'Underworld Awakening' Review: Beckinsale's Franchise Return Marks Time Better Spent Asleep

When I got off of work on Friday, I checked the screening times for “Underworld Awakening” in hopes of finding a screening that would be sooner, rather than later, so I could go catch it, come back to my place, hammer this review out for you, and still have time to relax with a drink down at the bar near my apartment. My plan immediately stalled when I found that “Underworld Awakening” curiously wasn’t showing at any of the theaters close to me.

But before I had to admit defeat and hand the assignment over to Lauren Veneziani (who badly wanted to review this one here, but you can find her thoughts over at DC Film Girl), I saw it was playing in a few theaters well out of the way from my area, leading me to high-tail it out to the boondocks before I missed the next show.

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My first thought was that my local theater chain was shoving the movie aside, and that it was an omen that the movie was terrible, prompting me to prepare a long bit musing on this matter. I later realized they were only showing in 3D nearby and the 2D version had been given the short shrift. Since I don’t like seeing movies in 3D, I skimmed over it on instinct. Oops. Still, I went into it under a bad sign.

Not that I had high hopes for it in the first place. The first “Underworld” was a kinda silly but kinda entertaining vampires-versus-werewolves leather fetish party, with an elegant Kate Beckinsale as Selene, the po-face of the film. Its follow-up, “Underworld Evolution,” was a complete bore, after seeing it in the theater when it came out, I remember almost nothing about it, except that I couldn’t wait for it to be over, like when I go to the dentist.

One Beckinsale-less prequel later, and we have the fourth entry in what feels like a franchise that’s dead and doesn’t even know it.

This time, humans have gotten wise to the existence of Vampires and Lycans (“Lycans” being fancy-talk for “werewolves”) and have begun systematically exterminating the creatures. Selene attempts to escape their local nameless metropolis with her half-Vampire/half-Lycan squeeze, Michael Corvin (played by a guy who looks kinda like Scott Speedman), but they fail miserably and both become the hostages of a generic soulless company, Antigen.

Twelve years afterward, Selene escapes, but instead of reconnecting with Michael, she meets a little girl who shares his hybrid powers, bearing the incredibly original monicker of Eve (India Eisley). Then they fight some baddie Lycans, some corporate goons, some Lycan corporate goons, you get the picture. This ain’t Bram Stoker, it ain’t even Anne Rice.

If “Underworld: Evolution” was a trip to the dentist, “Underworld Awakening” is the trip to the dentist where they dose you with gas, except less interesting. The first “Underworld” film was cold to the touch, but “Underworld Awakening” is a completely joyless experience that makes the mind wander and the eyelids heavy, because there is so little to cling onto for any kind of engagement.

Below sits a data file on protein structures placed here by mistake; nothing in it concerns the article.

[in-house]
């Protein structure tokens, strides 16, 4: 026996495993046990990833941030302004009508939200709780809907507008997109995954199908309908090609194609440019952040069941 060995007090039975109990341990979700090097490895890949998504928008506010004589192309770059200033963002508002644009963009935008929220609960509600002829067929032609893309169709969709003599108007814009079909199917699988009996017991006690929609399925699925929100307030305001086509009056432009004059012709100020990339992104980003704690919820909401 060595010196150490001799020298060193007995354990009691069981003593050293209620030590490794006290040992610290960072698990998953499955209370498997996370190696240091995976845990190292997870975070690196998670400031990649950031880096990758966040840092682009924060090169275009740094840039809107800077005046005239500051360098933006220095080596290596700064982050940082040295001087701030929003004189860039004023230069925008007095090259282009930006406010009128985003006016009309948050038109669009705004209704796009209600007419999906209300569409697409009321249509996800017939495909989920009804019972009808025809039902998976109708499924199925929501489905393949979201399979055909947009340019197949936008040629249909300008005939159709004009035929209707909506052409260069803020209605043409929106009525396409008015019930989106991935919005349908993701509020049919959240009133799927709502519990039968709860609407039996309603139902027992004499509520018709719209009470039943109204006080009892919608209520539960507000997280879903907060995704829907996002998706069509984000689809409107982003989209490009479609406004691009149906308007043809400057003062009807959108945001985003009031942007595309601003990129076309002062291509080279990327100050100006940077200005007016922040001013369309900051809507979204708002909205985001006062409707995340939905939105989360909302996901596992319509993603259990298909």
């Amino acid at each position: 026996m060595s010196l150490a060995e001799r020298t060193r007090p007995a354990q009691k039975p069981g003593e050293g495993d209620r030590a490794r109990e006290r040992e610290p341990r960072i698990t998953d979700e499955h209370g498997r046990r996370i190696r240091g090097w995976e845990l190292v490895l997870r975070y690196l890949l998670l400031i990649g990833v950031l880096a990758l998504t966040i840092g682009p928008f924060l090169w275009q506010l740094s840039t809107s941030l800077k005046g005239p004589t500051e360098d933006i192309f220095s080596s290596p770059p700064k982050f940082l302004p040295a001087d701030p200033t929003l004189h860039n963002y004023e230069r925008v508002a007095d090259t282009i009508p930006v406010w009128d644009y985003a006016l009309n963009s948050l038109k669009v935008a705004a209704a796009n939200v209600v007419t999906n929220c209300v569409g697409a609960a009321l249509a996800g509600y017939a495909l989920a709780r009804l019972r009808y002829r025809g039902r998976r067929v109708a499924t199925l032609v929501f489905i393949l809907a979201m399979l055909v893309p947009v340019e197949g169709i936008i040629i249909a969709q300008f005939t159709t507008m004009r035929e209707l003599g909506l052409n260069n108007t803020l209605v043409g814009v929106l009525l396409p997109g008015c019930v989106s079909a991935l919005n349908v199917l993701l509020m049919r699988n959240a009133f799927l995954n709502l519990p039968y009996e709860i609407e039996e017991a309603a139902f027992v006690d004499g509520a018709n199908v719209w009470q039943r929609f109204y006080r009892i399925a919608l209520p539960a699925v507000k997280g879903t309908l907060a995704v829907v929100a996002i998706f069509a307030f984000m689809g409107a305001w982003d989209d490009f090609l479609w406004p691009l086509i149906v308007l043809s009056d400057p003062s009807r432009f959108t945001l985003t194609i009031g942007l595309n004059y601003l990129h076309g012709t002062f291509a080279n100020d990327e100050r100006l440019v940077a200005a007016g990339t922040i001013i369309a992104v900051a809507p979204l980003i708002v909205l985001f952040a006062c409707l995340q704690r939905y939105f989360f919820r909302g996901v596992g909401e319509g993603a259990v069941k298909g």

The movie is practically plotless, opting instead for wall-to-wall carnage, but none of it registers because it’s impossible to care. Beckinsale’s character feels played out by this point. She lacks the spunk and charm that Milla Jovovich has been able to bring to the ever-improving “Resident Evil” films. Whereas Jovovich stays fresh, Beckinsale has become stale, too detached for anyone to see her as anything other than a poseable acting figure that kills stuff. Her little Biblically-named hybrid pal is a source of unintentional comedy, looking like a freezing, screaming brat with hypothermia whenever she transforms, thanks to a lousy make-up job.

The usually-excellent Stephen Rea’s corporate villain is so non-existent on the screen that all I could think while watching him here was that, after a few decades go by, Christopher Mintz-Plasse will probably look a lot like he does now. No action movie should be so dull as to bring up such thoughts.

Here’s the part where some pipe up and say, “But Hunter, this isn’t a movie designed for hoity-toity criticism! What did you expect, ‘Citizen Kane’? It’s just a good time! Relax!” Listen, I love a stupid good time just as much as the next working stiff, but I gotta have a big helping of FUN to go compliment the DUMB, otherwise I’m bored out of my skull. The “Resident Evil” films his that trashy dumb fun sweet spot, while “Underworld” just misses it completely. Here, nothing is fun, everything is serious, yet simultaneously stupid. This is why I’ve never adored the “Underworld” films the way some others seem to, because they seem to boycott fun in favor of pretending their goofy horror geek premise is a fantasy epic with guns, fangs, and tight leather outfits.

Time watching “Underworld Awakening” would’ve been better spent sleeping, because my dreams are more interesting, and I would’ve emerged relaxed afterward. Instead I stumbled out of the theater sleepy and bored.

If you wanna see a gal kicking some ass on the big screen this weekend, Steven Soderbergh’s “Haywire” is a much better use of your money. Otherwise, just take a nap. It’s more productive and cost-efficient than enduring “Underworld Awakening.” At least it was mercifully short.